The sooner you file your provisional patent application, the better. Once you have a fairly concrete idea of what your invention is, file your provisional patent application. You can always file a new provisional patent application as you continue to make changes to your invention or you could skip additional provisional patent applications altogether and just go straight to filing your non-provisional patent application.
When you want to continue changing and refining your invention, you should absolutely file a provisional patent application so you can protect your idea until you are ready to obtain an official patent. Another appealing feature of the provisional patent application is that the Patent Office won’t do anything with it until you decide to file your non-provisional patent application. One of the most important things you need to remember when filing your provisional patent application is that if it is done sloppily or lacks pertinent details, it will most likely be denied and ultimately prove to be a total waste of your time and money. Relying on the help of an expert patent attorney will ensure that you do the process right the first time.
What You Need to Know About Drawings in Your Provisional Patent Application
When it comes to providing drawings with your provisional patent application, there a few common misconceptions that people have about them. While provisional patent applications do not need as many formalities as a non-provisional patent application and the most important thing about the provisional patent application is the disclosure, the entire application still needs to be as complete as possible.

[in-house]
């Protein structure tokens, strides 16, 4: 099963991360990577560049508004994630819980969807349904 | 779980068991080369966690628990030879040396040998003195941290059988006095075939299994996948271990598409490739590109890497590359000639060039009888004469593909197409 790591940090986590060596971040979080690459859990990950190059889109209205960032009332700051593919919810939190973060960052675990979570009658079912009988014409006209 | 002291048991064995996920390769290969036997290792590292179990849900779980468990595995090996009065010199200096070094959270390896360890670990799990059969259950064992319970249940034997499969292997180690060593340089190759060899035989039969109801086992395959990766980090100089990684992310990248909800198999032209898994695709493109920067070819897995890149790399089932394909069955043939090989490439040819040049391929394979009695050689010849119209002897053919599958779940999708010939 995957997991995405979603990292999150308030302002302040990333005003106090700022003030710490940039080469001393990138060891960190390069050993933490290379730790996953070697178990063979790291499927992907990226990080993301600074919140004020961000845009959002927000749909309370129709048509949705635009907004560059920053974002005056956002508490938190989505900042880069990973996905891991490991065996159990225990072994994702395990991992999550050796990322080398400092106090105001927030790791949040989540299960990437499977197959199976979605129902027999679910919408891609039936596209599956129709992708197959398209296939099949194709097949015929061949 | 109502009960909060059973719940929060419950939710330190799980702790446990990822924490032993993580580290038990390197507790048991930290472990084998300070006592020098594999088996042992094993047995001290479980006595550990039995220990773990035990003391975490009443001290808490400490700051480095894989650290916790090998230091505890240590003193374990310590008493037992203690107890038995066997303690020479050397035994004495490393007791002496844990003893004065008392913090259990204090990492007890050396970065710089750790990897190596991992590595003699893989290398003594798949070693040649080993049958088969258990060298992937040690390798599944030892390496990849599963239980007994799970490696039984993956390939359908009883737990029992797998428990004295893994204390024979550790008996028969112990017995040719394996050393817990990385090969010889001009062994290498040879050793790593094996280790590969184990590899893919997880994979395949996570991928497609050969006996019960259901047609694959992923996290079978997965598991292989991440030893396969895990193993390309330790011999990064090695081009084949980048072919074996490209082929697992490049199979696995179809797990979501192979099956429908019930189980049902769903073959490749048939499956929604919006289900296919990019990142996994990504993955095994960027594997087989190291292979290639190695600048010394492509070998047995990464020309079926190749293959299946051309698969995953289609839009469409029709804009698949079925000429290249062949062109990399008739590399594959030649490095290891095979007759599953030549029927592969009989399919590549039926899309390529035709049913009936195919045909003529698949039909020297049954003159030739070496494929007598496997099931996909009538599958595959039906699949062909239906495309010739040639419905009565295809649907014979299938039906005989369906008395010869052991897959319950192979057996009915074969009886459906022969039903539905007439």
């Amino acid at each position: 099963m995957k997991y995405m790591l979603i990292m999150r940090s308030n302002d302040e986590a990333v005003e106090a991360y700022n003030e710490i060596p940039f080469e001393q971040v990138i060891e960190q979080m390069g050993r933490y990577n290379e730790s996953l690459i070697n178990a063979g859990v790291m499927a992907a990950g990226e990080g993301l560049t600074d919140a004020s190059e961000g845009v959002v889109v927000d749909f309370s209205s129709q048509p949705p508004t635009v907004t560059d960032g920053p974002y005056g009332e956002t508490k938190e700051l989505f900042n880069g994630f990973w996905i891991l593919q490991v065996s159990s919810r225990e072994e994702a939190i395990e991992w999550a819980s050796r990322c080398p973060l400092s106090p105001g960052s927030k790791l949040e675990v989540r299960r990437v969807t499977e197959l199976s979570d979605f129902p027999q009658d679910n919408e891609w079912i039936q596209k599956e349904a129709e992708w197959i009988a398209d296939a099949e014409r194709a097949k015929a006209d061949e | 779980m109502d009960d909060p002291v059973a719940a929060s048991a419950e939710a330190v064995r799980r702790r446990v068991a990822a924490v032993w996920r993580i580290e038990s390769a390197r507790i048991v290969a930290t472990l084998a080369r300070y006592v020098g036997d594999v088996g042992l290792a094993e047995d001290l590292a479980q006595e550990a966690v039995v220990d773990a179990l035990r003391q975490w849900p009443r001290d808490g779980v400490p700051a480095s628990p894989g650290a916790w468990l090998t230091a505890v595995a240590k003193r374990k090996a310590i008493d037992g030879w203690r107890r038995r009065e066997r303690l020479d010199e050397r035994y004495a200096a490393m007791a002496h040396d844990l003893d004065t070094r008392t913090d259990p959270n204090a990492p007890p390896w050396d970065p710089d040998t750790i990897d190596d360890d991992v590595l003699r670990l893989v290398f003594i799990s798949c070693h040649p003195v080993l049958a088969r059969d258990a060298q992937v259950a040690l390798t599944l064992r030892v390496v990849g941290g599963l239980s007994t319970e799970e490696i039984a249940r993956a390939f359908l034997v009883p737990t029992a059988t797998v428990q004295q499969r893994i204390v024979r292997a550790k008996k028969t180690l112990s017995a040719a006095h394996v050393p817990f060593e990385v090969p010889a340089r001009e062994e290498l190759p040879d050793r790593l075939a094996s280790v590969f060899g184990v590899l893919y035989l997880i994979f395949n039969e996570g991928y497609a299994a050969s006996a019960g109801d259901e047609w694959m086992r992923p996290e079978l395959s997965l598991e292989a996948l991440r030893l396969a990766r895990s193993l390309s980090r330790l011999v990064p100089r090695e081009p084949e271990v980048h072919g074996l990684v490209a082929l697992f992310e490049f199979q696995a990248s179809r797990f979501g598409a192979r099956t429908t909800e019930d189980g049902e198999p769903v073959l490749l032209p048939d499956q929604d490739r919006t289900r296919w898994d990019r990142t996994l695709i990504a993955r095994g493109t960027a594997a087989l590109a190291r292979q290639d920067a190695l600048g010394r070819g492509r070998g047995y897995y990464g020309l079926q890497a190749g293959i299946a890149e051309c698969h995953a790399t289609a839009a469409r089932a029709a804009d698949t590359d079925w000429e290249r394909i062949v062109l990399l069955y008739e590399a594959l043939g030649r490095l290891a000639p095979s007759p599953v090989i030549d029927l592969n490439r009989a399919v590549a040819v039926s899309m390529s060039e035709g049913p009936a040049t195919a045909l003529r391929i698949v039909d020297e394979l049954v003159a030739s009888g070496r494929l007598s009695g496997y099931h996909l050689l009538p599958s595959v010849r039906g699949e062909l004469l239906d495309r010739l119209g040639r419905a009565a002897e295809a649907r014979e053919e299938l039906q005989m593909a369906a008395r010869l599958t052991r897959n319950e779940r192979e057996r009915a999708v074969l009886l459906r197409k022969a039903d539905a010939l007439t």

That means that if your invention requires drawings to make it easier to understand, then you really cannot get away with filing a provisional patent application without those drawings. In some cases, there are specific inventions that do not benefit from drawings. Such inventions would include things like chemical compounds. In that case, it is better to provide a formula than an illustration. The saying “a picture is worth a thousand words” is especially true when it comes to inventions and if you want to improve your provisional patent application, a few drawings are absolutely essential to make your application complete.
What You Need to Know About Writing a Complete Description in Your Provisional Patent Application
Although filing a provisional patent application is significantly less difficult and time-consuming than filing a non-provisional patent application, it can still be a difficult process for first-time applicants or anyone doing it without the assistance of a legal expert such as a patent agent or patent attorney. If you get patent advice from anyone other than a patent attorney or agent, that advice generally tends to be bad.
For a provisional patent application to be considered a “useful priority documents” it needs to meet all of the requirements set forth by 112 first paragraph and the pursuant to 35 U.S.C. 11. That also means including a drawing of the invention in your application to make it easier for others to understand.
Many applicants believe they can get away with a poorly crafted provisional patent application just because the Patent Office doesn’t actually review the document. But there are serious consequences to filing a bad provisional patent application and you might not even know that your provisional patent application is not unacceptable until the time you go to file a non-provisional patent application. A defective provisional patent application could ruin your entire patent perusal process and thwart you from being able to obtain an official patent.
Don’t Be Deterred by the Requirements of the Provisional Patent Application Process